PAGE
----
Living In A Multi-dog Household
Today’s show is about the ins & outs of living in a multi-dog household. Laura & Kim have suggestions which will make your life easier as well as reasons why not to do certain things.
If you already have a dog and are bringing another dog home it’s important to remember that your current dog most likely wasn’t part of the decision-making process and may not look as kindly on the new member of the family as you do. So, don’t just walk the new dog into the house, giving them free reign over your resident dog’s things. Don’t force them to interact/play together immediately; give them time to get to know each other gradually. Much of this will depend on the personality of the individual dogs, but having the new dog on a leash, or at least dragging a leash around so you can grab it, is a good way to keep things from getting out of hand.
If either of the dogs gets too “in the face” of the other dog, and the dog being targeted gets growly or snappy that’s perfectly fine. It’s okay to tell a stranger when they are in your personal space bubble and need to back off, so don’t immediately reprimand the dog who did the telling off. Look at the entire picture and see if it was justified. If it was, then just leave it alone, unless the dog that was told off decides to be pushier. In that case, you must step in and nicely call the offender off.
In the case of getting 2 puppies at the same time (something we never recommend to the novice dog owner), it is 3 times the amount of work. The reason for this is because not only do you need to train each dog separately but then you need to train them together as well so you can be sure they will listen to you in the presence of their good buddy. When you have multiple dogs, you want to be the most influential person/being in their lives. But if they spend 24 hours a day together you will run a second place, and it probably won’t even be a close 2nd place at that!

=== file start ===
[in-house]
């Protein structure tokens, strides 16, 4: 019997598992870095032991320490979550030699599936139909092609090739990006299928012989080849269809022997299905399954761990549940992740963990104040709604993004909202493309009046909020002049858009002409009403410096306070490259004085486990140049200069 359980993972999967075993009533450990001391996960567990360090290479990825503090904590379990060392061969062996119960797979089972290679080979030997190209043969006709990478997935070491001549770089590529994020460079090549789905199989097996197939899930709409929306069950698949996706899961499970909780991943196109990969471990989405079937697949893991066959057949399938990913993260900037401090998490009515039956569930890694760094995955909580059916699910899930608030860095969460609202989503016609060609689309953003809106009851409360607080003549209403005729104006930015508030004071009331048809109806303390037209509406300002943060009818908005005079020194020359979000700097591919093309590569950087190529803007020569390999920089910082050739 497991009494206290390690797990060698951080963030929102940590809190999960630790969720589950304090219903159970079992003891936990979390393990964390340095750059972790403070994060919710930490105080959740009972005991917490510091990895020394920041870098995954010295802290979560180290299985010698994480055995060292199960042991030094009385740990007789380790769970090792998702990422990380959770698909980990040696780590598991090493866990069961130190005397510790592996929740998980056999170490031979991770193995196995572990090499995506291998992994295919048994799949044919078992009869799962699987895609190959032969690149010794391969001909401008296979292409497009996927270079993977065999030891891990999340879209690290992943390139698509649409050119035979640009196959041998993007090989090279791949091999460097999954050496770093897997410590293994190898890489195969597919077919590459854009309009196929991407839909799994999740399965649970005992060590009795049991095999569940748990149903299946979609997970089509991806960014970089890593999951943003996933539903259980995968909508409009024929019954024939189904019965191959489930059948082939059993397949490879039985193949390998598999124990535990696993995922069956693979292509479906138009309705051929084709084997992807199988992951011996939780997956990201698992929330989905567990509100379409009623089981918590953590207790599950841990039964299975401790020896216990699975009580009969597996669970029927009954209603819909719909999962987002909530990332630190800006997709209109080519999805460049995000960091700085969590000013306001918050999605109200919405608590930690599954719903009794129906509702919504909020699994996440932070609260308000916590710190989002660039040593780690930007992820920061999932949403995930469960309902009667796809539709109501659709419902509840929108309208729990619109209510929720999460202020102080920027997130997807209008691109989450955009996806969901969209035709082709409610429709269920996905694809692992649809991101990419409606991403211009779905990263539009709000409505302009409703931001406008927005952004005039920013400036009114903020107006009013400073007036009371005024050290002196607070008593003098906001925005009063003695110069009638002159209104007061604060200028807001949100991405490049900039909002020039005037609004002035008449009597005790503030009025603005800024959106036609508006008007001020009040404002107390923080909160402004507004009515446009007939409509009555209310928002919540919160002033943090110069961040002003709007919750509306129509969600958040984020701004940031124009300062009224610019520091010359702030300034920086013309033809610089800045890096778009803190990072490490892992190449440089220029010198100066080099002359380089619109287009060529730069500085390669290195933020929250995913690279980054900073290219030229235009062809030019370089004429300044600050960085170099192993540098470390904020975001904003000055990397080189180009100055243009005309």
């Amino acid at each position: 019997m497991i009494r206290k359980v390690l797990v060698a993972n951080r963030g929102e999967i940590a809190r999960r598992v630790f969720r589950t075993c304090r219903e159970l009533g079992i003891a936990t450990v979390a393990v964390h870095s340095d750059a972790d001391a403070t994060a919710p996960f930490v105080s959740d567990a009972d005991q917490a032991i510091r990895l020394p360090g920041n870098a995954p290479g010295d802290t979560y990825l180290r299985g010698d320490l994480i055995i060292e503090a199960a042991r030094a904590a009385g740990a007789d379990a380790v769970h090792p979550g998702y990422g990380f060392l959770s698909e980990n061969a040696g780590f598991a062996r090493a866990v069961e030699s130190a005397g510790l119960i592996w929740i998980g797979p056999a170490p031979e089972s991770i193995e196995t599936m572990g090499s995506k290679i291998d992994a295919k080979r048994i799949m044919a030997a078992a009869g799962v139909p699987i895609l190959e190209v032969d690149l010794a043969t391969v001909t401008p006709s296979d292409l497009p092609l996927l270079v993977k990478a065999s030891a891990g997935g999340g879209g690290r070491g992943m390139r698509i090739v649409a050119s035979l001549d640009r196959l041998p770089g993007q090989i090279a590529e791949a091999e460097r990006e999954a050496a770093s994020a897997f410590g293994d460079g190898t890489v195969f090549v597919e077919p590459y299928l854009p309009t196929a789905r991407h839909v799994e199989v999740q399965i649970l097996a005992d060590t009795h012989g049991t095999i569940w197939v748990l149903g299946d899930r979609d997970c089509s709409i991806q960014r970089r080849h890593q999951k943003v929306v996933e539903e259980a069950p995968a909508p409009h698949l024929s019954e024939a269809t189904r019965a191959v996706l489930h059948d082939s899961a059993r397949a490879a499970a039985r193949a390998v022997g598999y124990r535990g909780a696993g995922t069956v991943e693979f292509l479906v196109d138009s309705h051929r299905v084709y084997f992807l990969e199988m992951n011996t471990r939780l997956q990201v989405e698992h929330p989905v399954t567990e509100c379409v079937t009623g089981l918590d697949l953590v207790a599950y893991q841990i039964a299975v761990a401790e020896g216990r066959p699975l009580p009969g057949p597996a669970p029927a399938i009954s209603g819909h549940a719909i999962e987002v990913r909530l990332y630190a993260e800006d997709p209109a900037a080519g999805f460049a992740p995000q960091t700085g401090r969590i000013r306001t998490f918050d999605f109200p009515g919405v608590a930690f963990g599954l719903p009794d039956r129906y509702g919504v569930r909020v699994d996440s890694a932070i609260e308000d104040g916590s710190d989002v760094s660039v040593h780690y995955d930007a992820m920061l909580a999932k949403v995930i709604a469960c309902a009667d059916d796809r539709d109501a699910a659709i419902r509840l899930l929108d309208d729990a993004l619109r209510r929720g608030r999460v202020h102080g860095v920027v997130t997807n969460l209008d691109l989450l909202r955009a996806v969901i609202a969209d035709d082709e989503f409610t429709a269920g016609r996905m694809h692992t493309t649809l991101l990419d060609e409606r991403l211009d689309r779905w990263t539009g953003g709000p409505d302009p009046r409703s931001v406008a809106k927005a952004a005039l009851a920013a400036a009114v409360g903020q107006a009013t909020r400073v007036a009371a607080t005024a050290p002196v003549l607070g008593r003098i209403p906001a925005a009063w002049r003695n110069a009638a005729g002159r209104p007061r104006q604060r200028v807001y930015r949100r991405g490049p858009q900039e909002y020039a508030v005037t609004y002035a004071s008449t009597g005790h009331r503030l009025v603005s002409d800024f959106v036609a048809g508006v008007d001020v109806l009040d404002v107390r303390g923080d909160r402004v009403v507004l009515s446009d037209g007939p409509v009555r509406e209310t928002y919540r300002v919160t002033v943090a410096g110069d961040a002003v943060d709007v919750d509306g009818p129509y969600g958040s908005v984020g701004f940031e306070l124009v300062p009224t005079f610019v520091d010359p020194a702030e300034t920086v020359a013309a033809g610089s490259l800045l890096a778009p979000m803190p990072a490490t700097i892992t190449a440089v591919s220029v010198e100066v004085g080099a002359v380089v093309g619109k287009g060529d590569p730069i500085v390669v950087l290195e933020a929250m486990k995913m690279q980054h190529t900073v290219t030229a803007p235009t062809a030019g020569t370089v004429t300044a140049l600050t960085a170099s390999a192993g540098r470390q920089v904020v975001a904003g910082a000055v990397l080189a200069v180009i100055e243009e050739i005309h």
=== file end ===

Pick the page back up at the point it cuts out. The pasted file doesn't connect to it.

You can easily work with them in the same room with one of the dogs in a crate, tethered or behind a baby gate and chewing on a bully stick or playing with a new toy, while you work with the other puppy. You’ll want to have the puppy you’re playing with on a leash to prevent him from running over to his pal. In this scenario, you need to be more enticing than the other puppy behind the gate so be sure to use your best treats!
When raising 2 puppies together it’s important to take them places and spend time with them away from home as individuals. This accomplishes 2 things. First, it helps the dog at home realize that it’s all right to be home alone and not have to be with someone or another dog at all times. Coping skills need to be built, and leaving one dog behind with a yummy stuffed Kong toy, bully stick or horn is a great way to build them. The second thing it accomplishes is that the dog going with you learns to listen to you outside of the house and familiar areas without the other puppy. Some dogs are great outside their home, while others are not very confident, so working with them outside the home is a wonderful way to build that confidence. It’s a shame when people have 2 dogs that can’t function without each other because it means if one dog must go to the vet then both dogs must go. That may be okay for regular vet visits but what if one needs to be hospitalized? The dog left at home may not be able to function.
Each dog needs to develop as an individual to be the best dog they can be. It’s lovely when 2 dogs get along really well, but it can also be detrimental to their health.